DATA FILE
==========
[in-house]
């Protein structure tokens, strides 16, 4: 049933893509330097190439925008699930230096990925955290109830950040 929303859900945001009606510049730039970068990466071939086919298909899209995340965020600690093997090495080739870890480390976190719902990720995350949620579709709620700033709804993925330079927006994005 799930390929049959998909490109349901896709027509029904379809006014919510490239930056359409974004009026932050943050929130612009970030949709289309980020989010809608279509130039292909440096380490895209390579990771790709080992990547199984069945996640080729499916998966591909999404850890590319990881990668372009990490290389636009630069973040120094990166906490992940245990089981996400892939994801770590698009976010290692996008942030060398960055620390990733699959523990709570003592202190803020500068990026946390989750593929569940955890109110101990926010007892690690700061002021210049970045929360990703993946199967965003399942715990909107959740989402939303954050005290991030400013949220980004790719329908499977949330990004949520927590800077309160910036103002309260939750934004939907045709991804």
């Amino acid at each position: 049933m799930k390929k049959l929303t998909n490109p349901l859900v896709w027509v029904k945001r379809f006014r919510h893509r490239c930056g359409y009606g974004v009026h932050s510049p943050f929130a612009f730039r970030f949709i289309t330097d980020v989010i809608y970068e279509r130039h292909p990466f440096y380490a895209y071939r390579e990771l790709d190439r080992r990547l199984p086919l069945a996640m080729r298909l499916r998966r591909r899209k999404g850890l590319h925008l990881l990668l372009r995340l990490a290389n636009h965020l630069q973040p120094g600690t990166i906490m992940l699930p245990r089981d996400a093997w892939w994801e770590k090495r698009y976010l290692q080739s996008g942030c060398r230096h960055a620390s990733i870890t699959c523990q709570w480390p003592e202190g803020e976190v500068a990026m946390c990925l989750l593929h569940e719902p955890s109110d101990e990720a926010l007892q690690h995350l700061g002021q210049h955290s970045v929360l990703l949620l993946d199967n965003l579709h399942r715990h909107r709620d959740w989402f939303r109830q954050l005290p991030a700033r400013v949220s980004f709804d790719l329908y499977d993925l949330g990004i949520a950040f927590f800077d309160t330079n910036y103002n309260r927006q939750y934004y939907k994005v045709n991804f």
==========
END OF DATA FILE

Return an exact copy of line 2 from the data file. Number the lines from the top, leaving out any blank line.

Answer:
């Protein structure tokens, strides 16, 4: 049933893509330097190439925008699930230096990925955290109830950040 929303859900945001009606510049730039970068990466071939086919298909899209995340965020600690093997090495080739870890480390976190719902990720995350949620579709709620700033709804993925330079927006994005 799930390929049959998909490109349901896709027509029904379809006014919510490239930056359409974004009026932050943050929130612009970030949709289309980020989010809608279509130039292909440096380490895209390579990771790709080992990547199984069945996640080729499916998966591909999404850890590319990881990668372009990490290389636009630069973040120094990166906490992940245990089981996400892939994801770590698009976010290692996008942030060398960055620390990733699959523990709570003592202190803020500068990026946390989750593929569940955890109110101990926010007892690690700061002021210049970045929360990703993946199967965003399942715990909107959740989402939303954050005290991030400013949220980004790719329908499977949330990004949520927590800077309160910036103002309260939750934004939907045709991804």